The above preview is unformatted text

This student written piece of work is one of many that can be found in our AS and A Level Crime & Deviance section.

Found what you're looking for?

  • Start learning 29% faster today
  • 150,000+ documents available
  • Just £6.99 a month

Not the one? Search for your essay title...
  • Join over 1.2 million students every month
  • Accelerate your learning by 29%
  • Unlimited access from just £6.99 per month

See related essaysSee related essays

Related AS and A Level Crime & Deviance essays

  1. How useful are Sociological Theories in explaining crime and the control of crime? Consider ...

    According to Schur (1973) and his book 'Radical Non-intervention' use of the law to criminalise particular individuals actually seems to increase crime. Schur (1973) believed that for those crimes where there were no victims, for example prostitution and gambling, the state should not interfere, as by incriminating individuals for these activities they actually make the situation worse.

  2. The Value of Non-custodial/community Sentences Over Imprisonment.

    It was a fear of lost liberty that we felt drove crime down; that and the appalling conditions in prisons. However, for a certain growing element of society it is seen more as a right of passage, a way to gain respect from ones peers rather than a punishment.

  1. Discuss the effectiveness of the Prison system, and its purpose in relation to its ...

    Persons imprisoned were put to work in varying degrees of labour depending on the nature of their crime (that is, the more serious the crime the harder the labour), this led to the segregation of prisoners according to the type of crime they had committed.

  2. Referring to the John Duffy "Railway Rapist" case to illustrate, discuss the strengths and ...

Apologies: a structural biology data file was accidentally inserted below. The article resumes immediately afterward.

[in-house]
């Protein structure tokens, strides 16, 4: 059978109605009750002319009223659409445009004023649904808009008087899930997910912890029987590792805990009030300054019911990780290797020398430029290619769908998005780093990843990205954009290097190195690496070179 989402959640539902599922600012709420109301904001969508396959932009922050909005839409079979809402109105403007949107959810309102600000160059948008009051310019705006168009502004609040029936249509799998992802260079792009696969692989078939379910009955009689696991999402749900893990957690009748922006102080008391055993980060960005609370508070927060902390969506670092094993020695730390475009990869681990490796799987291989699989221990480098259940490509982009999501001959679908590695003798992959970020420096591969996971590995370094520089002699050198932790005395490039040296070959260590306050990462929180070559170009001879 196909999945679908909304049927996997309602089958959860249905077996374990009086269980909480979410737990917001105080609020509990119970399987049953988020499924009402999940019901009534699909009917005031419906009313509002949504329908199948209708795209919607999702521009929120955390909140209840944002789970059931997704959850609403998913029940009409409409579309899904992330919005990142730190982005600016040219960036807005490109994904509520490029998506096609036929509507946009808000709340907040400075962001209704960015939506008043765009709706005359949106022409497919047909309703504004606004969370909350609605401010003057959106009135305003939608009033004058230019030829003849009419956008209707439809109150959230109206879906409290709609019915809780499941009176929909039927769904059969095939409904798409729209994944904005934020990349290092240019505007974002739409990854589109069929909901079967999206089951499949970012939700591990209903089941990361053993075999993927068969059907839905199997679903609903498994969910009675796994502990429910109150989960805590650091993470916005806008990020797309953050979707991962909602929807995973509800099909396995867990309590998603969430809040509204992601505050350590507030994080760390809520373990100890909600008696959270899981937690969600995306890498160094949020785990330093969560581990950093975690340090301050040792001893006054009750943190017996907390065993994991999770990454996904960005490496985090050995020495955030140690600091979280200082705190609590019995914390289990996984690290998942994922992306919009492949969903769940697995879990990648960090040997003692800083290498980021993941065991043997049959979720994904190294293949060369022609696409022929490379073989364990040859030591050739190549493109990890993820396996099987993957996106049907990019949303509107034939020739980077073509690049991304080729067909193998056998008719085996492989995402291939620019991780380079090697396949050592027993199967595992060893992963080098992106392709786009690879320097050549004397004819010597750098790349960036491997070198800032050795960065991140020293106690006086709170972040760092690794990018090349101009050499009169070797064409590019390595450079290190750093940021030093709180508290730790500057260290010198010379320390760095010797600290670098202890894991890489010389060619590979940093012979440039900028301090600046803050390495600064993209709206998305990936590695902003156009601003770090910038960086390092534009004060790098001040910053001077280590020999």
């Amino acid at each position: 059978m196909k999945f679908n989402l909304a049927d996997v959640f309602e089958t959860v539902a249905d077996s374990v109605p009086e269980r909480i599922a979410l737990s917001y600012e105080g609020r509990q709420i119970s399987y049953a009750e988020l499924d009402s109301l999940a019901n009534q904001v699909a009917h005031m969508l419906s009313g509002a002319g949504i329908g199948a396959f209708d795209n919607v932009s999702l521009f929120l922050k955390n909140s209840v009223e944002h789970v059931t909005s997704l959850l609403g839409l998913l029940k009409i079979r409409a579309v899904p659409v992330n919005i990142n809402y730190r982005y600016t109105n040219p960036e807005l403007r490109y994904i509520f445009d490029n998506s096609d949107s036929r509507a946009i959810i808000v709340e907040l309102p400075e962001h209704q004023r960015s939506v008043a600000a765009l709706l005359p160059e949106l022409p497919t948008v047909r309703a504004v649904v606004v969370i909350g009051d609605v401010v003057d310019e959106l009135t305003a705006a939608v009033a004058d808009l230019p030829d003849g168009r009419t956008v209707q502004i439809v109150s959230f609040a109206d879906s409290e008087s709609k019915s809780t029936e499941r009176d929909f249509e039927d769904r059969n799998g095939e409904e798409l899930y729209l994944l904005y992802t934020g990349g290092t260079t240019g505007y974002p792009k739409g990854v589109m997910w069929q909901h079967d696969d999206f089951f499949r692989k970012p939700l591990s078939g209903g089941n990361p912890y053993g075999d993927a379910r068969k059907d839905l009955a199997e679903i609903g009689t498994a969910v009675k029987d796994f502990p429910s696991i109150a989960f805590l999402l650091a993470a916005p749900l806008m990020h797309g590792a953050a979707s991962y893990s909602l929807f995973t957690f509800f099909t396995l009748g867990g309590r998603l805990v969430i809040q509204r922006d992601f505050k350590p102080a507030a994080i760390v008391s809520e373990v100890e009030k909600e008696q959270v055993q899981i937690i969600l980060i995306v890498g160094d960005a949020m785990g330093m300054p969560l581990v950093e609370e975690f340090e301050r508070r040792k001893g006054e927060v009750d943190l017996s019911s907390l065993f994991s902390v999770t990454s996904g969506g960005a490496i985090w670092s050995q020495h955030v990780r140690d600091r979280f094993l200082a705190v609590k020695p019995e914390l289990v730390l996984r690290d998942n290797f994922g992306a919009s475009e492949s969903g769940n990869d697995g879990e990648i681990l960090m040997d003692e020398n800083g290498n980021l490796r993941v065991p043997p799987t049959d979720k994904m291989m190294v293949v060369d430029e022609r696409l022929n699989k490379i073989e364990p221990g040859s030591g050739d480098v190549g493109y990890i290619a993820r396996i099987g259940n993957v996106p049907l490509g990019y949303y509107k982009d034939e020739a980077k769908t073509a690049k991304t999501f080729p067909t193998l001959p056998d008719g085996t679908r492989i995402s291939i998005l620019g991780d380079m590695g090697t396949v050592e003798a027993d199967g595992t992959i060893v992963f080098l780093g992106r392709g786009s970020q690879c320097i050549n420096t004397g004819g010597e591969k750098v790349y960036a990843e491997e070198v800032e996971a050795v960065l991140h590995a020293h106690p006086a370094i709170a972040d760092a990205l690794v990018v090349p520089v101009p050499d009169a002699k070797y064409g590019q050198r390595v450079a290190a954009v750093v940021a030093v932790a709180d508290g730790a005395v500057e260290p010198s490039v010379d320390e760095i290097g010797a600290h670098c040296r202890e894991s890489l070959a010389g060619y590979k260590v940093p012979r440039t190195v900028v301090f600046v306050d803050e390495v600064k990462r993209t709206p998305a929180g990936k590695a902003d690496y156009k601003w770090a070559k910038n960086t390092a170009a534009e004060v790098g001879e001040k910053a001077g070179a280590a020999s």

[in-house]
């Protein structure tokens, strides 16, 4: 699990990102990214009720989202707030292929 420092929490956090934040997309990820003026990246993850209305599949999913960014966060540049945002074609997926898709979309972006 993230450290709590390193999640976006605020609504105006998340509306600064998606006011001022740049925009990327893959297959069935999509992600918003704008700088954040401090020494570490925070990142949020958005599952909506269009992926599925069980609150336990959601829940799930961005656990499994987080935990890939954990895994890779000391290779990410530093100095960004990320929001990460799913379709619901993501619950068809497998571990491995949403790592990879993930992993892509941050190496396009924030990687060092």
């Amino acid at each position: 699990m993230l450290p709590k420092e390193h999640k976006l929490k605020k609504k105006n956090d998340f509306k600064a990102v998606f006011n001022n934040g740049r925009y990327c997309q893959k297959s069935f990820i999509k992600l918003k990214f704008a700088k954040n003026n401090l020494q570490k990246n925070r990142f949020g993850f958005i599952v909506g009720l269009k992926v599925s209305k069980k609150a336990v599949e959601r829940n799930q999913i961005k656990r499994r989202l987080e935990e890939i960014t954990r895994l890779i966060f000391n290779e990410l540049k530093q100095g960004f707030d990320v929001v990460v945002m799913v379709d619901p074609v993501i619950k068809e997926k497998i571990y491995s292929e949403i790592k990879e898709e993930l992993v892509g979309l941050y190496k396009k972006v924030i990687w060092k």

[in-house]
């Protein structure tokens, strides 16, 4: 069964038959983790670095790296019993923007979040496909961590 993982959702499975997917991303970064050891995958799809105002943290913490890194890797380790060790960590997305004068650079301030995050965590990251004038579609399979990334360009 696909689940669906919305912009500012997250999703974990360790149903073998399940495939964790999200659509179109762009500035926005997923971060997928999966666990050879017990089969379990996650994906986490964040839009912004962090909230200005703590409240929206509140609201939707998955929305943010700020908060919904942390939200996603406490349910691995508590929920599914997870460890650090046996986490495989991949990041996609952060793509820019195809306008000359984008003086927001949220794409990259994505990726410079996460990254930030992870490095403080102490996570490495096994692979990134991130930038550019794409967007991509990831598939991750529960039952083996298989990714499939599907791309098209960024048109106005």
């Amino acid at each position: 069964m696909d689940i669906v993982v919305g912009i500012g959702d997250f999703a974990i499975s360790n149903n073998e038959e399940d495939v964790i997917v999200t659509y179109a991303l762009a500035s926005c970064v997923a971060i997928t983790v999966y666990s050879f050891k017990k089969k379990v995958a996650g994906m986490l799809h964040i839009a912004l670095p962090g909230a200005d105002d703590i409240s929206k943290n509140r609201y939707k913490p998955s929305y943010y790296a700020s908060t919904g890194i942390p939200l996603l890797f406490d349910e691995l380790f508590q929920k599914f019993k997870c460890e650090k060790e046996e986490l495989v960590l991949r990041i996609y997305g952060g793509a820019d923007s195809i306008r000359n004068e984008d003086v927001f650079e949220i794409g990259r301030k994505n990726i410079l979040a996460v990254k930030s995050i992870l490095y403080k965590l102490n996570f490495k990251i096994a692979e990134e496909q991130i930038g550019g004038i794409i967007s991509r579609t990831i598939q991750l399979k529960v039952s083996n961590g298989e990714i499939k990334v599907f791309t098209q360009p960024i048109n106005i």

Canter identified five characteristics which, they believe can aid investigations - * Residential Location * Criminal Biography * Domestic/Social Characteristics * Personal Characteristics * Occupational/Educational History Canter believes that during the crime vital clues are left behind and the distinctive personality of the offender shows through in some ways.

  1. This paper attempts to analyse Bacceria's (1764) "On Crimes and Punishment" article. In order ...

    Beccaria would probably recognise that zero tolerance could demonstrate and promote the certainty and promptness of a punishment. However, according to Beccaria, for punishment to attain its end, the evil which it inflicts has only to exceed the advantage derivable from the crime.

  2. Studies of the effectiveness of punishments often use reconviction rates as a measurement of ...

    Under the supervision of professionals they learn basic motor mechanic skills while preparing donated cars for banger races (Wilson and Ashton, 1998). Other schemes involve learning a trade such as decorating or joinery. Schemes are also designed to put offenders in contact with disadvantaged people such as the disabled or elderly (Davis Croall, Tyrer, 1998).

  1. Describe law and order in London in the late 19th century

    New technologies such as fingerprinting, cameras being used in crime scenes, and documentation, (sketches, preliminary interviews with witnesses, photos, physical evidence, etc.), were being accessible but in spite of this; the police hardly used any of the technology available to contribute to the ripper case.

  2. Why is crime so hard to define?

    your life, tell you what you can and cant do, tell you what you can and cant eat, tell you what you can and cant say and then tell you that you would have to give up a large amount of your salary for the privilege, you would soon be

  • Over 160,000 pieces
    of student written work
  • Annotated by
    experienced teachers
  • Ideas and feedback to
    improve your own work